Pinburgh Tournament Growth Discussion


#42

I would like to see a gender graph. It won’t be perfect since I know a few ladies that haven’t registered their accounts. I will be attending, but not interested in playing in Pinburgh.


#43

Someone can do a very un-scientific headcount based off of these Women of Pinburgh group photos (2017–top + 2018–below) Add +1 to the 2018 group because I was late to the photoshoot. :slight_smile:


#44

To add to your unscientific data, there were also two separate pictures taken in 2017; here’s the second one (sorry if it’s weird and squashed, I’m not good at computer today):
Orange Photography: 2017 Pinball Photography &emdash;


#45

Add 1 to 2018. I wasn’t in the photo.


#46

We cancel each other out, since I’m in the photo but not playing.


#47

Yeah, this will be my fourth Pinburgh and I’m not in any of those photos. I am far too all over the place to plan to show up for a photo, and I imagine a lot of other peeps are as well. Gonna keep it elusive AF in 2019 too!


#48

One might hypthosize though, that the market you describe is probably already saturated though. Or… that the growth in the event can’t really be made up substantially by some lack of local representation in the past… that somehow swelled into it now. Tracking people’s States would give an interesting view of this, especially over 2-3 events I think.

But ancedotally, I think most people would tell you that the event is already dominated by out of towners. I do notice when editing the list the number of PPL affiliations (including PPL people who were on the 'no IFPA id list…) but even if it were 80+ people… +20-30-50 people doesn’t account for the growth in the hundreds.

And this is the question that actually drove some of this initial analysis from me. Is it pinburgh getting a better attach rate? or is it pinball growth in general? I think an interesting twist to look at will be to take the group of low event players… and look at the states they are from. That should be easy to do in the data.

My theory on this is… as long as the investment is low… people as a whole… simply don’t care. You can get a total noob to pay $5 or $10 for a casual tournament… they see it as a simple admission fee for entertainment. Ask people to pay $100… they see it differently and need to ‘justify’ it for themselves. Pinburgh does that with the format of 2 days of play and the generous payouts. Most people do not have expectations of getting ahead from pinburgh payouts. Even getting a few hundred dollars, most people know they are spending way more than that to be there.

Pinburgh differentiates itself with its high payouts… but I doubt that really moves the needle for people who passed on pinburgh before, but are going now. Those who think they could come out ahead, already were chasing the competitive angle to begin with. Big payouts just make it an easier pill to swallow.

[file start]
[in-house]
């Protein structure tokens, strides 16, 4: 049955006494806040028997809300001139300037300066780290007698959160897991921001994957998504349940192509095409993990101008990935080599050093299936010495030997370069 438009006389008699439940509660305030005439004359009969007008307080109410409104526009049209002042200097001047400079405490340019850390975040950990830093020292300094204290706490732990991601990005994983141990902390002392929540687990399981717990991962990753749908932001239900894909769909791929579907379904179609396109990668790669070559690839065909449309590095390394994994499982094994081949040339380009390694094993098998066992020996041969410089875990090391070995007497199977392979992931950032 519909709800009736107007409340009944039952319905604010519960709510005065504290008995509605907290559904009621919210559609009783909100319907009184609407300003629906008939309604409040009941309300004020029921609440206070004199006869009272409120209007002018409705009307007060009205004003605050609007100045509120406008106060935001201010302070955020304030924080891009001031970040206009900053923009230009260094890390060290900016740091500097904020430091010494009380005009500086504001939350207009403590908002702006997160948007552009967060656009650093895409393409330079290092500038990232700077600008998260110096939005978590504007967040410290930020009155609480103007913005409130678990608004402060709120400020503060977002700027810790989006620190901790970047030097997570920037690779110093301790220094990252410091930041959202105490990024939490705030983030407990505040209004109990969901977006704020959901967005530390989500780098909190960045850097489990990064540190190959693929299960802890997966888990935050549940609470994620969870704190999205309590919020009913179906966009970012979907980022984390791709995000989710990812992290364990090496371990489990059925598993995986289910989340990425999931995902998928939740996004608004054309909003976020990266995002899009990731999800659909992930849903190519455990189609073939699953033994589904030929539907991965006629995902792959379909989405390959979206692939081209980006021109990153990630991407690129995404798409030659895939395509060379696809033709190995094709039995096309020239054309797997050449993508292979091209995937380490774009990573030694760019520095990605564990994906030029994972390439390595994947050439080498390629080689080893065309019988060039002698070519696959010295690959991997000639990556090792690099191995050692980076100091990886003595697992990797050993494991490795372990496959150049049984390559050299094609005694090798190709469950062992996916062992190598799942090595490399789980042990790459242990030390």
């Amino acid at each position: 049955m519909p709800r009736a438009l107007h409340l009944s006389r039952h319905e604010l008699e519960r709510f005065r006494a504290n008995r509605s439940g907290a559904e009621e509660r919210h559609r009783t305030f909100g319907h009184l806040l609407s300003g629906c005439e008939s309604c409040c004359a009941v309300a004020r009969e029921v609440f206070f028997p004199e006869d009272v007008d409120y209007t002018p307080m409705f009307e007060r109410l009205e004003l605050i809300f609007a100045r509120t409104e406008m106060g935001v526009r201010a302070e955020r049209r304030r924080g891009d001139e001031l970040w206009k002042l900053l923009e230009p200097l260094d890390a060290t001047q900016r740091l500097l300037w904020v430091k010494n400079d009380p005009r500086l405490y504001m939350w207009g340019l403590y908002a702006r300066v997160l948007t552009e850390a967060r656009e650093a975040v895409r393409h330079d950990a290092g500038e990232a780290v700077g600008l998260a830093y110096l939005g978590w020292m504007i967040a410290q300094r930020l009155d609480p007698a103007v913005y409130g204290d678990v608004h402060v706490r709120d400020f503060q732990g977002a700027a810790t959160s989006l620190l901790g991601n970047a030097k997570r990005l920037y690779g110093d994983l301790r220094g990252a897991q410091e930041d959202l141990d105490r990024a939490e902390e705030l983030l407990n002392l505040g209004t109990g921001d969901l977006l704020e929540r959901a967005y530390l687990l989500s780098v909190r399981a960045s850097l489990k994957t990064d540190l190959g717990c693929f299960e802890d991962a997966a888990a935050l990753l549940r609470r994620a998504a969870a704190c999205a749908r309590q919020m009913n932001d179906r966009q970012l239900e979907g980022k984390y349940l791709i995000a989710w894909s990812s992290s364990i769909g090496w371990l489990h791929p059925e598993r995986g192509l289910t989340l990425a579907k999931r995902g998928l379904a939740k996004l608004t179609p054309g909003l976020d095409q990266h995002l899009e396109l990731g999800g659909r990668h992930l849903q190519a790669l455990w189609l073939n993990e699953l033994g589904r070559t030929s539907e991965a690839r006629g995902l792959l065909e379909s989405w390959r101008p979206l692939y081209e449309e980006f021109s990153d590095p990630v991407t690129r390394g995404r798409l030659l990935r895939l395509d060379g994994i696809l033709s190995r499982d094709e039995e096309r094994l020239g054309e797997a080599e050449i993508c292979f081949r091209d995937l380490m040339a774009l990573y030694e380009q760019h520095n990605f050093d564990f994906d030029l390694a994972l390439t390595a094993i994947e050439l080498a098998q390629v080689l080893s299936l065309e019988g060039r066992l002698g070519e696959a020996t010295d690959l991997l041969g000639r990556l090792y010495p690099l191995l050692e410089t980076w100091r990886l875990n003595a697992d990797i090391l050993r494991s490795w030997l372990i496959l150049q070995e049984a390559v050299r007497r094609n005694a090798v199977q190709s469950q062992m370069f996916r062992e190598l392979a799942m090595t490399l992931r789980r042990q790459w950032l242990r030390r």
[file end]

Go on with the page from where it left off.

I think the hype train around the event probably drives it more than potentials for winning.

These are great survey type questions for replay :slight_smile:


#49

FX in general skews 33% female, if that helps. I don’t have specific Pinburgh data handy, but I know Pinburgh alone skews more male than the overall show.


#50

I can’t speak for pinball growth in general, but I can tell you that I answer a generally constant stream of e-mails from people who are either old pinball players finding the game again or new players who are just getting interested for the first time because they heard something about the show. The progression usually starts with the larger show, then progresses to my showing them the videos, and then progresses to answering questions about competitive pinball / IFPA, and finally ends up with me answering angry e-mails because they didn’t get into Pinburgh after talking to me about it for months.

Also, I just saw this topic for the first time. If you ever have data questions, you’re far more likely to get an answer if you e-mail me directly through the website rather than tagging here. I usually have way too much on my plate to check in here regularly, but I can say this is usually the only pinball website I will actually check.


#51

Youtube analytics for PAPA videos are 97% male with a pretty standard age bell curve that peaks at around 33 years old.


#52

Also, just for kicks, people have spent a combined 65 years watching PAPA videos.

Top countries in order are:
USA
Canada
Germany
Sweden
UK


Circuit Final Changes
#53

A very unscientific count of women registered (by my guess at the first name, so +/- my assumptions) says a little over 10% of the folks currently on the 2019 list are women.

Also I’m not in any 2018 photos and I was there and am a woman.


#54

I’m not sure that any growth plots based on any specific demographic are going to be all that useful, given the land-rush and somewhat random nature of registering. Lots of people who want to be in aren’t, and growth spikes amongst any given demo could just be attributed to the randomness of who clicks better. If we could add in the waitlist that would be better since it captures everyone expressing interest.

I think an interesting comparison, if possible, would be demo-bucketed growth of the show itself vs. all Pinburgh interested parties (actual players plus waitlist).


#55

The ‘race’ isn’t really that big of a factor in the demographics because the ‘race’ affects all demographics pretty consistently. It’s not like MD people have a better shot than a CA person. The fact it randomizes is in its favor. So statistically it should be pretty inert.

Second… the ‘race’ doesn’t change that the same is still hundreds bigger than last time.

And third… the waitlist is in the dataset now :slight_smile:


#56

Thats my brother!!! Although he plays in league around here once in a while…our both first tournaments was the 2014 Pinburgh…I became obsessed…he didn’t…lol